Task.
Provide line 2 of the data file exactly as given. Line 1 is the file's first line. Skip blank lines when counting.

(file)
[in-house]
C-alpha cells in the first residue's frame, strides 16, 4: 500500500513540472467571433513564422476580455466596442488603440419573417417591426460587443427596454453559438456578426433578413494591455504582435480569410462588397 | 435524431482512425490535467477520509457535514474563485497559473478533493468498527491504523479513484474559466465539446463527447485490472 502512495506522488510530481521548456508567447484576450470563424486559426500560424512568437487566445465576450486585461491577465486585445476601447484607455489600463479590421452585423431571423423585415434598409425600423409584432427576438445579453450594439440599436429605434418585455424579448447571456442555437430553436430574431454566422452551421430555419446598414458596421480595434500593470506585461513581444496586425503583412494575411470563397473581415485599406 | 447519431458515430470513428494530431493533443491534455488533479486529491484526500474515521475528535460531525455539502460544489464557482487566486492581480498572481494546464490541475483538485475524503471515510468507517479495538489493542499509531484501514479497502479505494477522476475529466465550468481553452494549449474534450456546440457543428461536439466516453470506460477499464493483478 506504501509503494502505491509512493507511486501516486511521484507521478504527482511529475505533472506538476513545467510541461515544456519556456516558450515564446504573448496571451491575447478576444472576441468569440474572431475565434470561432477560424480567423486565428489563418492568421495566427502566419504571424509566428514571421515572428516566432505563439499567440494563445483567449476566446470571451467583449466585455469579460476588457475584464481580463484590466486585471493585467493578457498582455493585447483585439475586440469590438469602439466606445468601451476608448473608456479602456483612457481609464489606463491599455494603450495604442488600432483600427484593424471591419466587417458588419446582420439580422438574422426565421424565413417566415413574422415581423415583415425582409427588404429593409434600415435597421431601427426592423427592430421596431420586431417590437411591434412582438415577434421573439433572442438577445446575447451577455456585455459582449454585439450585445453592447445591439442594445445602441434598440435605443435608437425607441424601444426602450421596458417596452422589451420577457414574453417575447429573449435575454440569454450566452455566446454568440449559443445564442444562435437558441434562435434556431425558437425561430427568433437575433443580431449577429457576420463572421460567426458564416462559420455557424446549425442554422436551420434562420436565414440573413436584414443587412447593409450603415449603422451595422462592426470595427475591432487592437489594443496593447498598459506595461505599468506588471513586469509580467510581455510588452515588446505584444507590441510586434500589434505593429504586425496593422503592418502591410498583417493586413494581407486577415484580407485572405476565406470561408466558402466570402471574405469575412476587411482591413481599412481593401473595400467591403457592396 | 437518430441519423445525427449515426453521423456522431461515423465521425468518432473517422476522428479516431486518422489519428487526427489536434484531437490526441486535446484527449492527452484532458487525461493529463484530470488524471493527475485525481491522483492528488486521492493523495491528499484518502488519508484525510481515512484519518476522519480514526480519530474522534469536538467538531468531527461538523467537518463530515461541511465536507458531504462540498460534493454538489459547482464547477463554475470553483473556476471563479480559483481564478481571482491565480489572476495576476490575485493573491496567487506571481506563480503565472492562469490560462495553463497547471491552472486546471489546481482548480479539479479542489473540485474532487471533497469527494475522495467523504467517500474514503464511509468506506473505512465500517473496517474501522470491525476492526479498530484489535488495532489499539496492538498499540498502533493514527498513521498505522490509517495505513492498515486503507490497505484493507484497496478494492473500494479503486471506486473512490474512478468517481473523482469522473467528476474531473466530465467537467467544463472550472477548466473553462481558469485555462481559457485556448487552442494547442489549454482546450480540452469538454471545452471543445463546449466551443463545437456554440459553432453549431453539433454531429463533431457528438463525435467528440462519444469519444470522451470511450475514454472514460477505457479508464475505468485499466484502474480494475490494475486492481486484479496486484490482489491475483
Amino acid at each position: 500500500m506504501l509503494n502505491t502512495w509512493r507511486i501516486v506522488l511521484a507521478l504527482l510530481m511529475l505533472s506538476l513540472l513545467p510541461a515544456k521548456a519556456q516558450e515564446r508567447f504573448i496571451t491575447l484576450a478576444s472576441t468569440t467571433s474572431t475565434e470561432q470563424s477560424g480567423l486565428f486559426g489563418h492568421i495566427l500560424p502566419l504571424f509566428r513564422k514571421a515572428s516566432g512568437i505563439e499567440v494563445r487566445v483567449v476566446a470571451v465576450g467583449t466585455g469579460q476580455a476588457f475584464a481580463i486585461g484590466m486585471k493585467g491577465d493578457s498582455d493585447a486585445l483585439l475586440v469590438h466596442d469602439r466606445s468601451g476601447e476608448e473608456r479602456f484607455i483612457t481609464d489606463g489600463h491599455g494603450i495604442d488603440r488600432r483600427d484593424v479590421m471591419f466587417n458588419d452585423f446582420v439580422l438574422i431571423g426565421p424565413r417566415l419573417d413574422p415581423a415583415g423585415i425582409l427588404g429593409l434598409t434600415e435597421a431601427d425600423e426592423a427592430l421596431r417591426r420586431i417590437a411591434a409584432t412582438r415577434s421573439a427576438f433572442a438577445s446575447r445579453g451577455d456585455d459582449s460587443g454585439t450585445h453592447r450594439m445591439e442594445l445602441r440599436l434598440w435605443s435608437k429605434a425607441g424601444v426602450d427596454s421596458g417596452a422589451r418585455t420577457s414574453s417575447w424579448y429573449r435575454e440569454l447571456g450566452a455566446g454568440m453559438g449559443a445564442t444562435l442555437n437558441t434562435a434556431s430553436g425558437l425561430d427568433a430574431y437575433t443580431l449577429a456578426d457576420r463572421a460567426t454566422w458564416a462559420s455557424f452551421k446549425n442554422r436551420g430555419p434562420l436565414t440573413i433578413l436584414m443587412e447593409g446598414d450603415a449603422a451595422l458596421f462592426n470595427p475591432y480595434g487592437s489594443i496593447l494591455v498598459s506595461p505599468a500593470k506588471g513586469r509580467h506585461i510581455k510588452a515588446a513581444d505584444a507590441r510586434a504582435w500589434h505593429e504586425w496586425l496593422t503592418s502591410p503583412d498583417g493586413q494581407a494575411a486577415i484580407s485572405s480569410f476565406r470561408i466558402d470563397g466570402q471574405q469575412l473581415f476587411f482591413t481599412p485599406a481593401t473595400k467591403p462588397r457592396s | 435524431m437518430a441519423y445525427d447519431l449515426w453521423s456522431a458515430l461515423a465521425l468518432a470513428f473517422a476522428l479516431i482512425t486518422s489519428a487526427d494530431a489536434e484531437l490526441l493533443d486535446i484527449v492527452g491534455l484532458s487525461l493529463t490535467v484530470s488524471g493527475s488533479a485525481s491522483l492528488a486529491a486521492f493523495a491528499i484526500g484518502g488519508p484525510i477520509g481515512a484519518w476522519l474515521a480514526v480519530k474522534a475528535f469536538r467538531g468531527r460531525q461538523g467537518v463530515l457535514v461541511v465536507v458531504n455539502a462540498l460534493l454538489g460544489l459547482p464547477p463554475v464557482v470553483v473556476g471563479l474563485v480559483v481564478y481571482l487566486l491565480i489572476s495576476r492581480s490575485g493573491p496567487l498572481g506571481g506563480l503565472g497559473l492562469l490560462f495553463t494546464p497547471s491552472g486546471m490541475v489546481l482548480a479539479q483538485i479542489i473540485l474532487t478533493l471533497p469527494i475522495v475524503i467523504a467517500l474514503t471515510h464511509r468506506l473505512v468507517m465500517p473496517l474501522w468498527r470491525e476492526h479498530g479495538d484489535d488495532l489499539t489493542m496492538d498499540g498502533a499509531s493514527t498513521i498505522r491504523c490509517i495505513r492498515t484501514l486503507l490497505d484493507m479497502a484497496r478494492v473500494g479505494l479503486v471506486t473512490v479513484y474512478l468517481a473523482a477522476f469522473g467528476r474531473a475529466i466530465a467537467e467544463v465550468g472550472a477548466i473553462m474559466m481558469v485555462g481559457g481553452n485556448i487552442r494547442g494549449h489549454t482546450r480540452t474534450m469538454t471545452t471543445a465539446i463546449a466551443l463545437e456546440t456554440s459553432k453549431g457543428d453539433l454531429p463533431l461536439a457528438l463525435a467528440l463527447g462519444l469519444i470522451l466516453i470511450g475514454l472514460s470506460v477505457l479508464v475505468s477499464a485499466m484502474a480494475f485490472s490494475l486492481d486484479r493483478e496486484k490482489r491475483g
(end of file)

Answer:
C-alpha cells in the first residue's frame, strides 16, 4: 500500500513540472467571433513564422476580455466596442488603440419573417417591426460587443427596454453559438456578426433578413494591455504582435480569410462588397 | 435524431482512425490535467477520509457535514474563485497559473478533493468498527491504523479513484474559466465539446463527447485490472 502512495506522488510530481521548456508567447484576450470563424486559426500560424512568437487566445465576450486585461491577465486585445476601447484607455489600463479590421452585423431571423423585415434598409425600423409584432427576438445579453450594439440599436429605434418585455424579448447571456442555437430553436430574431454566422452551421430555419446598414458596421480595434500593470506585461513581444496586425503583412494575411470563397473581415485599406 | 447519431458515430470513428494530431493533443491534455488533479486529491484526500474515521475528535460531525455539502460544489464557482487566486492581480498572481494546464490541475483538485475524503471515510468507517479495538489493542499509531484501514479497502479505494477522476475529466465550468481553452494549449474534450456546440457543428461536439466516453470506460477499464493483478 506504501509503494502505491509512493507511486501516486511521484507521478504527482511529475505533472506538476513545467510541461515544456519556456516558450515564446504573448496571451491575447478576444472576441468569440474572431475565434470561432477560424480567423486565428489563418492568421495566427502566419504571424509566428514571421515572428516566432505563439499567440494563445483567449476566446470571451467583449466585455469579460476588457475584464481580463484590466486585471493585467493578457498582455493585447483585439475586440469590438469602439466606445468601451476608448473608456479602456483612457481609464489606463491599455494603450495604442488600432483600427484593424471591419466587417458588419446582420439580422438574422426565421424565413417566415413574422415581423415583415425582409427588404429593409434600415435597421431601427426592423427592430421596431420586431417590437411591434412582438415577434421573439433572442438577445446575447451577455456585455459582449454585439450585445453592447445591439442594445445602441434598440435605443435608437425607441424601444426602450421596458417596452422589451420577457414574453417575447429573449435575454440569454450566452455566446454568440449559443445564442444562435437558441434562435434556431425558437425561430427568433437575433443580431449577429457576420463572421460567426458564416462559420455557424446549425442554422436551420434562420436565414440573413436584414443587412447593409450603415449603422451595422462592426470595427475591432487592437489594443496593447498598459506595461505599468506588471513586469509580467510581455510588452515588446505584444507590441510586434500589434505593429504586425496593422503592418502591410498583417493586413494581407486577415484580407485572405476565406470561408466558402466570402471574405469575412476587411482591413481599412481593401473595400467591403457592396 | 437518430441519423445525427449515426453521423456522431461515423465521425468518432473517422476522428479516431486518422489519428487526427489536434484531437490526441486535446484527449492527452484532458487525461493529463484530470488524471493527475485525481491522483492528488486521492493523495491528499484518502488519508484525510481515512484519518476522519480514526480519530474522534469536538467538531468531527461538523467537518463530515461541511465536507458531504462540498460534493454538489459547482464547477463554475470553483473556476471563479480559483481564478481571482491565480489572476495576476490575485493573491496567487506571481506563480503565472492562469490560462495553463497547471491552472486546471489546481482548480479539479479542489473540485474532487471533497469527494475522495467523504467517500474514503464511509468506506473505512465500517473496517474501522470491525476492526479498530484489535488495532489499539496492538498499540498502533493514527498513521498505522490509517495505513492498515486503507490497505484493507484497496478494492473500494479503486471506486473512490474512478468517481473523482469522473467528476474531473466530465467537467467544463472550472477548466473553462481558469485555462481559457485556448487552442494547442489549454482546450480540452469538454471545452471543445463546449466551443463545437456554440459553432453549431453539433454531429463533431457528438463525435467528440462519444469519444470522451470511450475514454472514460477505457479508464475505468485499466484502474480494475490494475486492481486484479496486484490482489491475483